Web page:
This Sunday we begin a series of sermons that concern Paul’s strident letter to those Galatian churches. We’ll wade through Paul’s part diatribe, part agonized plea because we are as prone to the same seduction that ancient church fell prey to. We may say and sing we rest firmly in a Favor already bought us, but how often do we find ourselves fighting for something that even if we got it wouldn’t get us what we thought?
This week one part of the world reels at the untimely loss of a talented comic (perhaps only confirming how easily our collective attention can be diverted from more massive calamities). But Robin Williams has something for us in his story perhaps just as poignant as Mr. Onoda. I’ll share one of his more candid comments from an interview back in 2010 that perhaps revealed what most animated him, and ultimately consumed him. Both Onoda and Mr Williams give us a reason to give our attention again to what Paul had to say to the church at Galatia.
Some move on for the forseeable future, others for just a season, albeit a regular one.
They left us last month for a new season of life in the Pacific northwest, but the DeBoer’s (Davis, Kacy, Elias, and Gabriel) have settled in nicely in their new home in Medford, OR. Kacy just began a new work at Providence Hospital there in Medford while Davis is taking the first steps at cultivating an orchard! They wrote recently to give us an update and to send their thanksgiving for their time among us. Here’s a shot of them at Crater Lake. Feel free to drop them a line!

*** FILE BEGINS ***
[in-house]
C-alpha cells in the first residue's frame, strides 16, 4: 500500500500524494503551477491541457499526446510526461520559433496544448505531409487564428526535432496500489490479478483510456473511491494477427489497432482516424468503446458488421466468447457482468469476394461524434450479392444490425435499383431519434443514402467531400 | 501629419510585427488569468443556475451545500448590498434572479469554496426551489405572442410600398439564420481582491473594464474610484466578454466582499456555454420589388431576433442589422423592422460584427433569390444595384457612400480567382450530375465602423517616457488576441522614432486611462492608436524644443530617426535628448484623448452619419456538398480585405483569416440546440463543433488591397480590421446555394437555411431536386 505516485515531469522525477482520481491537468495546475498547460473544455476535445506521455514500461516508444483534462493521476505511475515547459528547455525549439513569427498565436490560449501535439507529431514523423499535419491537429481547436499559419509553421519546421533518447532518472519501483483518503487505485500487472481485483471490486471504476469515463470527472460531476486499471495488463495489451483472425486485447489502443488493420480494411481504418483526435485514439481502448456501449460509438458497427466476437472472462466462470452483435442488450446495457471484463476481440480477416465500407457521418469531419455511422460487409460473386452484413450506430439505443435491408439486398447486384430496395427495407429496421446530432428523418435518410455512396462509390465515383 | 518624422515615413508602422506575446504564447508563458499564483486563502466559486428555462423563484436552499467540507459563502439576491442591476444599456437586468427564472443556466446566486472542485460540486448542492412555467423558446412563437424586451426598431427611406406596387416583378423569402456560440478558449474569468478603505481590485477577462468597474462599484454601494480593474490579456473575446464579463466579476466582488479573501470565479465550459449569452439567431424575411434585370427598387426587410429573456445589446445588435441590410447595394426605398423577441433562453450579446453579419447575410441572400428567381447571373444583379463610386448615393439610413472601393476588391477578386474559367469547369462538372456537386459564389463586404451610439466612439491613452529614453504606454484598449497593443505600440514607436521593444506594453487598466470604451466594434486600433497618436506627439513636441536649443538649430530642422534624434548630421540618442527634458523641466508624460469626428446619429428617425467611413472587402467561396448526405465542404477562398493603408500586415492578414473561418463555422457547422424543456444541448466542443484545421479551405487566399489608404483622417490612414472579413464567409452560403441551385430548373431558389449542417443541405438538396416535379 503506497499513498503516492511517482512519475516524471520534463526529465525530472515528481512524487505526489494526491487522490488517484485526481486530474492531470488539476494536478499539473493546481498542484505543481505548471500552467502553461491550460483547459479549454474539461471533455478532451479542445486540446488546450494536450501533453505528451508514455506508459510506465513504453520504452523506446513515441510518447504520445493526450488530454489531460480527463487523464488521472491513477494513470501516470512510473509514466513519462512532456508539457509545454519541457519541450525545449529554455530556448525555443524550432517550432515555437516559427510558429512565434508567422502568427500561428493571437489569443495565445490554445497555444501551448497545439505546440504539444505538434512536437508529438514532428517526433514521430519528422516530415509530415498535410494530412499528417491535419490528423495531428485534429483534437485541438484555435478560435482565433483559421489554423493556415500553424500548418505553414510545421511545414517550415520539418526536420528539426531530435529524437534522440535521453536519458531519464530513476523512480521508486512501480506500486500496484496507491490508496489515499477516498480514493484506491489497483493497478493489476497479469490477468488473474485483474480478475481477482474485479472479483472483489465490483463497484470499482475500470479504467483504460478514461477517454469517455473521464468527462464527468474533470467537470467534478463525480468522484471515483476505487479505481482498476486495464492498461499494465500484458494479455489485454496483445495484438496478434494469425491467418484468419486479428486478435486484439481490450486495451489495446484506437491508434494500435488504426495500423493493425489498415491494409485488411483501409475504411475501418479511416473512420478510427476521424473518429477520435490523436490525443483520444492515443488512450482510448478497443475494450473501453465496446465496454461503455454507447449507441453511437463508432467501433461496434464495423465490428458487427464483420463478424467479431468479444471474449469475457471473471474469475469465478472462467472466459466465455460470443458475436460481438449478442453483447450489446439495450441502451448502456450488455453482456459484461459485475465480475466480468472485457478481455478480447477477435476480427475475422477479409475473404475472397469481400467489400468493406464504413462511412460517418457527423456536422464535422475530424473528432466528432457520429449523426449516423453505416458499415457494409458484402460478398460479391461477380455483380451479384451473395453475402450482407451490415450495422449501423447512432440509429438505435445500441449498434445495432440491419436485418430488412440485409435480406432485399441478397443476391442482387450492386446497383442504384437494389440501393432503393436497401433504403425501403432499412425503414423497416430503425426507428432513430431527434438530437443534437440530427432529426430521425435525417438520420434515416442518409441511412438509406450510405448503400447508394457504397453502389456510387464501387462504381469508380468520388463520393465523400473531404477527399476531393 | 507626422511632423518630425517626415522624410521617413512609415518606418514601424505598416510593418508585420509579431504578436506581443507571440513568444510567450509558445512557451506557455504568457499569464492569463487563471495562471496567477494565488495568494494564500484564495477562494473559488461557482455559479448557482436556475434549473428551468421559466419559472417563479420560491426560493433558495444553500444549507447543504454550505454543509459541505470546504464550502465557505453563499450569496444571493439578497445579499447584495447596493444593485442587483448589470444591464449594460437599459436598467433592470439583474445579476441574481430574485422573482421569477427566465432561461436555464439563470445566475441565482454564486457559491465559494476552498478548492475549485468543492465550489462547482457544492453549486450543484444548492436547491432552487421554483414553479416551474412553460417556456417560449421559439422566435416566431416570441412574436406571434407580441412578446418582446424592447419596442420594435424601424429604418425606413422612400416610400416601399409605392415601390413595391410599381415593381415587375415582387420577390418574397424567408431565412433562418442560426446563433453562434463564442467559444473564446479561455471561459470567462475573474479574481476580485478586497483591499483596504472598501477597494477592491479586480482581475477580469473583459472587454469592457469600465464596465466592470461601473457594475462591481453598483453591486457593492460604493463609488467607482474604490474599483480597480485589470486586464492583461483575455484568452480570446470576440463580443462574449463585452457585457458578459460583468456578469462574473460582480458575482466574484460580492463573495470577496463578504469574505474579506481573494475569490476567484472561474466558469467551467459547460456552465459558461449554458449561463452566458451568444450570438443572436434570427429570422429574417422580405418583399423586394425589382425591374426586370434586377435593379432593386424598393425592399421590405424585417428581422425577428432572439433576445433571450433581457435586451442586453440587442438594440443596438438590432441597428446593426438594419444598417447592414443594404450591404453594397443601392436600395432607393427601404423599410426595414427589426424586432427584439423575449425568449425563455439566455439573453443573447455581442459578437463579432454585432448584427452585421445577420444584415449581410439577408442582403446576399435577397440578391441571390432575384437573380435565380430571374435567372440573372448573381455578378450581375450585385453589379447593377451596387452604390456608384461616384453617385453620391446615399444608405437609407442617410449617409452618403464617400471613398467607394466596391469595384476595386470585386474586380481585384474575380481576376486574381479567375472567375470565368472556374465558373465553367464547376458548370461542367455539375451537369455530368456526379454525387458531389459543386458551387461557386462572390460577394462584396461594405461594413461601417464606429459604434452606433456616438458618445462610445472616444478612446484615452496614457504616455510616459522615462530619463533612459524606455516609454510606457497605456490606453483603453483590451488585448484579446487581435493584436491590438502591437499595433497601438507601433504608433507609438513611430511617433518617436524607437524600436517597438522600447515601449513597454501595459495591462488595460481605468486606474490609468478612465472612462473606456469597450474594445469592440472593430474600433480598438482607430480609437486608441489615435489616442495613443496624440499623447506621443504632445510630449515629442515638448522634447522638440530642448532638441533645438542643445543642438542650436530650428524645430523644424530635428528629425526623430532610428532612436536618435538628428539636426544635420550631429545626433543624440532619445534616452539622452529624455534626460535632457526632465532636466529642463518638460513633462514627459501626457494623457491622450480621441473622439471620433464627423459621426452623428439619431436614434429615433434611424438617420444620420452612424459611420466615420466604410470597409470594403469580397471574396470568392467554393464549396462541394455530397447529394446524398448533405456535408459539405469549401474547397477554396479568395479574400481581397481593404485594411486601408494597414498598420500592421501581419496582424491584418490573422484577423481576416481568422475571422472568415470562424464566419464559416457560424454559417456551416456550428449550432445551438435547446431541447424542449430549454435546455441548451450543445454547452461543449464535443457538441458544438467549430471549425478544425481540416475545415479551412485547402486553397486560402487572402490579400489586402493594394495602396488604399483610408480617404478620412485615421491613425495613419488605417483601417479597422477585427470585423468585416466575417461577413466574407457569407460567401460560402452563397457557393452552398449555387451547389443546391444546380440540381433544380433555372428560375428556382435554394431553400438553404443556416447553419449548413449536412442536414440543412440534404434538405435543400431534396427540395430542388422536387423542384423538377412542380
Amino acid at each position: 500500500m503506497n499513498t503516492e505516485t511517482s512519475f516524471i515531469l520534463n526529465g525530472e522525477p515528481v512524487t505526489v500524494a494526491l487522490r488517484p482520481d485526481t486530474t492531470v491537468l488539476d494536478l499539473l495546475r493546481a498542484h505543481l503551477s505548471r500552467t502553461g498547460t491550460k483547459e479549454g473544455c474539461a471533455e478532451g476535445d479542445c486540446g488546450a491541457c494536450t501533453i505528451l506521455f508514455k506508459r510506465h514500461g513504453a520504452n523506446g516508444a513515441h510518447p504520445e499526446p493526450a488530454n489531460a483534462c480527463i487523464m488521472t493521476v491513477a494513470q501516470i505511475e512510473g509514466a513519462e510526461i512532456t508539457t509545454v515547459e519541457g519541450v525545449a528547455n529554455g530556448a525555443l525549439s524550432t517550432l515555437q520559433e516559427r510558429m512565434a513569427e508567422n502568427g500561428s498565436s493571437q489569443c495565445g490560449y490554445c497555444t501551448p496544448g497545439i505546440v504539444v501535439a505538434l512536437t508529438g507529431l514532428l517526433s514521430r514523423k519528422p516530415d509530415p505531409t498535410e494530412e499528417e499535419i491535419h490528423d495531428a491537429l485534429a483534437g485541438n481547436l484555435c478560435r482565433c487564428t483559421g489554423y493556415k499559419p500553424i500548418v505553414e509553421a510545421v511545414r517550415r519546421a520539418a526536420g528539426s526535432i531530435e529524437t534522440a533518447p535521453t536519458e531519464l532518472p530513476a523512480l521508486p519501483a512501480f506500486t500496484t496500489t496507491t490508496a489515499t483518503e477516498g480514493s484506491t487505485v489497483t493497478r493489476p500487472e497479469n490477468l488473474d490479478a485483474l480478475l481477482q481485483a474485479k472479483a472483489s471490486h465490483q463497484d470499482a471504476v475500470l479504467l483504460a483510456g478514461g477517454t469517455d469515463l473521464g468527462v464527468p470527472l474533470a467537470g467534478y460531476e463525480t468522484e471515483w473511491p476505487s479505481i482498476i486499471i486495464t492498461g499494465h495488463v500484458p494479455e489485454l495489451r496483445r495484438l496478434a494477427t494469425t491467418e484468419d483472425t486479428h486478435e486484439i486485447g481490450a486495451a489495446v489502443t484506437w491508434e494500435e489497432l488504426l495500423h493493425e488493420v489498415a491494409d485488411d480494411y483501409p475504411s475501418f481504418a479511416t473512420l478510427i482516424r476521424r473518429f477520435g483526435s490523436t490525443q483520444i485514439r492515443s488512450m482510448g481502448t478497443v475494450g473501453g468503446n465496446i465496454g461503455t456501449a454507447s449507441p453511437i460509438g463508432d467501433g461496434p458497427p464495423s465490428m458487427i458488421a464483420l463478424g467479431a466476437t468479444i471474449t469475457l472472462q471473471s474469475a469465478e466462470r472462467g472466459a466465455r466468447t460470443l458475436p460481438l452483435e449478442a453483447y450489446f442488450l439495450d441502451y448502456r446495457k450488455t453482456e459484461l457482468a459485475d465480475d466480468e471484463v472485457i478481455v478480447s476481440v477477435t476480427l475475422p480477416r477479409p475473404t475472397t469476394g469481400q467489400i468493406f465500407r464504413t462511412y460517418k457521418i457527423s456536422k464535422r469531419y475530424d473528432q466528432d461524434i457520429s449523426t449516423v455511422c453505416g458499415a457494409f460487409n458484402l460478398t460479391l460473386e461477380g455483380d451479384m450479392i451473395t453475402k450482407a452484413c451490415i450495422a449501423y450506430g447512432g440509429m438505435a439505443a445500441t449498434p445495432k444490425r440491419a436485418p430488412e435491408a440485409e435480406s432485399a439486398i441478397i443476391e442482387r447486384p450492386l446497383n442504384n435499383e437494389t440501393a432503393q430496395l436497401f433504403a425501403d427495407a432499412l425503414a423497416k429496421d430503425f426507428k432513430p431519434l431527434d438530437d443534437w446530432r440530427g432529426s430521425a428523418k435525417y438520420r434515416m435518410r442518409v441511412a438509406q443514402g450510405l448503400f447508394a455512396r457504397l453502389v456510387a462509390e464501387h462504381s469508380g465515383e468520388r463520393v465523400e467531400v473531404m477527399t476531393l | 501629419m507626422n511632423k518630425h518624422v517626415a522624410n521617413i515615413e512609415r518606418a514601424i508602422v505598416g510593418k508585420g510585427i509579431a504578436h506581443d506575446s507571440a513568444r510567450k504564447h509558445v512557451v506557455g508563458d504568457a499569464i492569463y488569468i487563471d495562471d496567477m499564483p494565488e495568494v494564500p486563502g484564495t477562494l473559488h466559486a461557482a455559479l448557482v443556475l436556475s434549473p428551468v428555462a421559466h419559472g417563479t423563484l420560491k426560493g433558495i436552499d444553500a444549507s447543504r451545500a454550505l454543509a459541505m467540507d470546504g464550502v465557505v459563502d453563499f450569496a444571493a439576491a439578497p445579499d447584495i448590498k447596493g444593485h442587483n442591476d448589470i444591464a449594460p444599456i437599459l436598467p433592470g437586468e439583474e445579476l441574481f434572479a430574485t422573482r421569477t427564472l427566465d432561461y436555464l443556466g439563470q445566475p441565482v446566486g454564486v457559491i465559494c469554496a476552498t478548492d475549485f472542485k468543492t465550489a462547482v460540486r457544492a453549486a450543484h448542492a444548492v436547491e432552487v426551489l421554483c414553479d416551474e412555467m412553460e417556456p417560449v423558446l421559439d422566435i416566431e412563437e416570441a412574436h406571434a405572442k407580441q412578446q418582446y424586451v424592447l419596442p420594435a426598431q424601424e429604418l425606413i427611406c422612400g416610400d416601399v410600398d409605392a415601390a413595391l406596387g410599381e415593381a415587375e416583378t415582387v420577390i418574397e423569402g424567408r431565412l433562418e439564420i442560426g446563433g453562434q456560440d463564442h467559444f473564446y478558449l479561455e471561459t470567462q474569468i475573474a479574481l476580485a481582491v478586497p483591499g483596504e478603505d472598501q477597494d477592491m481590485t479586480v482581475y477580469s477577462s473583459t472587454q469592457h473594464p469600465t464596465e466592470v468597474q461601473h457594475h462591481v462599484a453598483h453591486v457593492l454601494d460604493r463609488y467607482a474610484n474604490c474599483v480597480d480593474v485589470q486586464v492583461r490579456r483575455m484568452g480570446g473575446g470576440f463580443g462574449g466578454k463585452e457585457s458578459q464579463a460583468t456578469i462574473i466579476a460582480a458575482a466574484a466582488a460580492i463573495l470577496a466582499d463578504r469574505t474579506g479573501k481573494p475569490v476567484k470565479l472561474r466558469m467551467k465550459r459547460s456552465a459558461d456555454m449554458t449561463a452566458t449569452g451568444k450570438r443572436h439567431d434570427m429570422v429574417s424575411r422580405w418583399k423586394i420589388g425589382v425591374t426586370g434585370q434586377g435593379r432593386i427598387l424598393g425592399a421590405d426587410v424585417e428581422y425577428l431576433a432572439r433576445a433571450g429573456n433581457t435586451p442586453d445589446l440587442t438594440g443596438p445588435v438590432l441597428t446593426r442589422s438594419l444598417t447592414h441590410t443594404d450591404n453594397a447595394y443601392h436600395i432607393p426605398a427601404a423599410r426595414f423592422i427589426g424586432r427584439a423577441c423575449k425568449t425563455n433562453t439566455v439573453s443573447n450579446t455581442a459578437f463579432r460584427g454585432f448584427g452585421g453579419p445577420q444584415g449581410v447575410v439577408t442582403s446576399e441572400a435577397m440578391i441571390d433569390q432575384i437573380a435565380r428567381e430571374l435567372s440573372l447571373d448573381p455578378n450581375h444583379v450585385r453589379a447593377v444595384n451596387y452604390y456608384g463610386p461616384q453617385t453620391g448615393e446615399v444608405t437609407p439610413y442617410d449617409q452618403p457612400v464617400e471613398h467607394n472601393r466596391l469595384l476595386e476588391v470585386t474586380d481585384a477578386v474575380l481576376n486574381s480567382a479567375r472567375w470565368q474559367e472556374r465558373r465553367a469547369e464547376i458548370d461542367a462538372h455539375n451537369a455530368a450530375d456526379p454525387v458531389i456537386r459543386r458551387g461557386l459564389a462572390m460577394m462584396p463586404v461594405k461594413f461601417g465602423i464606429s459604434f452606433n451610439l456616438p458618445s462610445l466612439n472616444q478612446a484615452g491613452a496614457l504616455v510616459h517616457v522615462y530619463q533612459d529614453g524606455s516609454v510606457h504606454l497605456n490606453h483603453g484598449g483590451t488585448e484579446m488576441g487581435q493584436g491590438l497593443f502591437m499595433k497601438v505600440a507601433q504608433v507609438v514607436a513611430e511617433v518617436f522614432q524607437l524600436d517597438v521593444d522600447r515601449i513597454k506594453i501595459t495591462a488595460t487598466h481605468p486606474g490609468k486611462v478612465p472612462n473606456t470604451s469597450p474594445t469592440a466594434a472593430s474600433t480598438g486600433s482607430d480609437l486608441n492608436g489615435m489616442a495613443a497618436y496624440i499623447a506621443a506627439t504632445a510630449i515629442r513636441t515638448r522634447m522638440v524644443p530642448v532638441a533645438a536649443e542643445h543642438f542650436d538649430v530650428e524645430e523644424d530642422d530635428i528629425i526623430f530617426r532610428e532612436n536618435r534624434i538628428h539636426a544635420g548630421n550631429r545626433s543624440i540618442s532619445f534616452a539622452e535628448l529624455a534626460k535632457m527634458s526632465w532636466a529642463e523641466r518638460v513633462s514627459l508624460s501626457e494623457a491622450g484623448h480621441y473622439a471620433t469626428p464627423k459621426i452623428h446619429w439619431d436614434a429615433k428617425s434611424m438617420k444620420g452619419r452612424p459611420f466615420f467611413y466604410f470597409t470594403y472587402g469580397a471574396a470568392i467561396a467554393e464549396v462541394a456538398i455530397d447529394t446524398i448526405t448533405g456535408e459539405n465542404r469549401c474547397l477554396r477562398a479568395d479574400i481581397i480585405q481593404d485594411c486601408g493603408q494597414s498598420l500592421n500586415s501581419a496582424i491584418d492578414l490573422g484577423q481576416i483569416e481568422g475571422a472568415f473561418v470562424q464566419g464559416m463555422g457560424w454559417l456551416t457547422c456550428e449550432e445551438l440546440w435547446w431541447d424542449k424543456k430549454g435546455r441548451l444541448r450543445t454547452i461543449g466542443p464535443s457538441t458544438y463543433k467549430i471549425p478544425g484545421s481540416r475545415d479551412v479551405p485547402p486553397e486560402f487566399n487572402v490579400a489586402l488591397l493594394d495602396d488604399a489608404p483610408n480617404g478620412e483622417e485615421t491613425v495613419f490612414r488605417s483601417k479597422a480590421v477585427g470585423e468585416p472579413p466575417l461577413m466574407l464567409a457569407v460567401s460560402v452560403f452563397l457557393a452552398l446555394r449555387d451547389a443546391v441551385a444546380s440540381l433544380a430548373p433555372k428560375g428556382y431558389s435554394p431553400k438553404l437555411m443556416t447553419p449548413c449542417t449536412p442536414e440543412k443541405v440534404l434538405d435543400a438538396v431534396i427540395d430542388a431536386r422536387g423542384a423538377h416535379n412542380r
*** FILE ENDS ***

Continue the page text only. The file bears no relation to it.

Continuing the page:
Meanwhile, Jane Pappenhagen is about to make her annual five-month excursion to Thailand to teach english among nationals. She specifically asked us to pray for her time there. She’ll be with us this one last Sunday before she departs, so take note of her email address and drop her a line from time to time, too.
Community Groups have begun to form, the details of which you can now find at our Community Groups page. Larry and Cathy Wiseman’s group that begins next week has just a few spots left open. The women’s groups starting later in October are beginning to organize and plan, too. Sidle over to the page for more information, including how to contact the Group Facilitators. We’ve spent the last four weeks unspooling the nature and necessity of community in our personal pilgrimages. Put the sermons into practice by committing to a group as these and others form.
Finally, as promised, First Sunday Lunch (FSL–all things must have an acronym), will be back in session in September, with a bit of a twist. We’ll have it right after worship, so think of it like a brunch/lunch (for those of you who care about stuff like that). We hope all you families with young children will stick around to eat with everyone. Furthermore we’ll make a potluck out of it, with the church providing the meat. Stay tuned for your instructions.
Among the needs you might pray for, consider these, too:
- for all those who suffer with depression and for their courage to find help and true hope
- for the ongoing strife in Gaza, Ukraine, Syria, and Iraq
- for the Community Groups forming over the next several weeks
- for FBC and our neighboring churches